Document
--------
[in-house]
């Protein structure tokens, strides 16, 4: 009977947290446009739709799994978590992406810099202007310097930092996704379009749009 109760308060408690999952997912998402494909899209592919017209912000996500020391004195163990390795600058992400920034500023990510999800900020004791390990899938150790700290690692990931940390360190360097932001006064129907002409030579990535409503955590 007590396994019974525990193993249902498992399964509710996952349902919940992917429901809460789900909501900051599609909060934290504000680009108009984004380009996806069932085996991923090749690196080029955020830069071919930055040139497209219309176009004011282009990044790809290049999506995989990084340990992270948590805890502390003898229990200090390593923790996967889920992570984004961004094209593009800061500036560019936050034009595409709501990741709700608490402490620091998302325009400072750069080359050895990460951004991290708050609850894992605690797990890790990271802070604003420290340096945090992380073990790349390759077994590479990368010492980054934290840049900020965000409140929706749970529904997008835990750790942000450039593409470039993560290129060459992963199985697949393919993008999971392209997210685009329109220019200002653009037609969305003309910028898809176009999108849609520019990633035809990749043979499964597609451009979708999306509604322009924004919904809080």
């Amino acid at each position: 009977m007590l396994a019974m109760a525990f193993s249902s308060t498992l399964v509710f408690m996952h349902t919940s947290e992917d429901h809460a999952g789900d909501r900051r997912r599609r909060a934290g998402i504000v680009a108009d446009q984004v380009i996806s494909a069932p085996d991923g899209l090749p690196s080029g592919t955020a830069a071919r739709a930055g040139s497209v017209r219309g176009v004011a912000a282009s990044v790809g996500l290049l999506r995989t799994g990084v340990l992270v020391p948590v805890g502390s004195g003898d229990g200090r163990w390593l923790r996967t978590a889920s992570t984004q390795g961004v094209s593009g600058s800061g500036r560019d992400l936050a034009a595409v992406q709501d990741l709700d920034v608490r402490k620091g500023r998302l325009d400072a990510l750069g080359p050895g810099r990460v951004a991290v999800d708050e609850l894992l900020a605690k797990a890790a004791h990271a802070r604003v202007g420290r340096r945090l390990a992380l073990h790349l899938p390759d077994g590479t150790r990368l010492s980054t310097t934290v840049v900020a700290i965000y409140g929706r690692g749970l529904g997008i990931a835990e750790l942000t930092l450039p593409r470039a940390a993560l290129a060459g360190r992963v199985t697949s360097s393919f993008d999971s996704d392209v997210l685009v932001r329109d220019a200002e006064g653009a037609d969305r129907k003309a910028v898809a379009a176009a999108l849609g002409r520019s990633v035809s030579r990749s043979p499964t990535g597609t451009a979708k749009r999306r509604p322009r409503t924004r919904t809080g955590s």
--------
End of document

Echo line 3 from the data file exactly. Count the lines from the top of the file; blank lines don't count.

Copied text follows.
């Amino acid at each position: 009977m007590l396994a019974m109760a525990f193993s249902s308060t498992l399964v509710f408690m996952h349902t919940s947290e992917d429901h809460a999952g789900d909501r900051r997912r599609r909060a934290g998402i504000v680009a108009d446009q984004v380009i996806s494909a069932p085996d991923g899209l090749p690196s080029g592919t955020a830069a071919r739709a930055g040139s497209v017209r219309g176009v004011a912000a282009s990044v790809g996500l290049l999506r995989t799994g990084v340990l992270v020391p948590v805890g502390s004195g003898d229990g200090r163990w390593l923790r996967t978590a889920s992570t984004q390795g961004v094209s593009g600058s800061g500036r560019d992400l936050a034009a595409v992406q709501d990741l709700d920034v608490r402490k620091g500023r998302l325009d400072a990510l750069g080359p050895g810099r990460v951004a991290v999800d708050e609850l894992l900020a605690k797990a890790a004791h990271a802070r604003v202007g420290r340096r945090l390990a992380l073990h790349l899938p390759d077994g590479t150790r990368l010492s980054t310097t934290v840049v900020a700290i965000y409140g929706r690692g749970l529904g997008i990931a835990e750790l942000t930092l450039p593409r470039a940390a993560l290129a060459g360190r992963v199985t697949s360097s393919f993008d999971s996704d392209v997210l685009v932001r329109d220019a200002e006064g653009a037609d969305r129907k003309a910028v898809a379009a176009a999108l849609g002409r520019s990633v035809s030579r990749s043979p499964t990535g597609t451009a979708k749009r999306r509604p322009r409503t924004r919904t809080g955590s």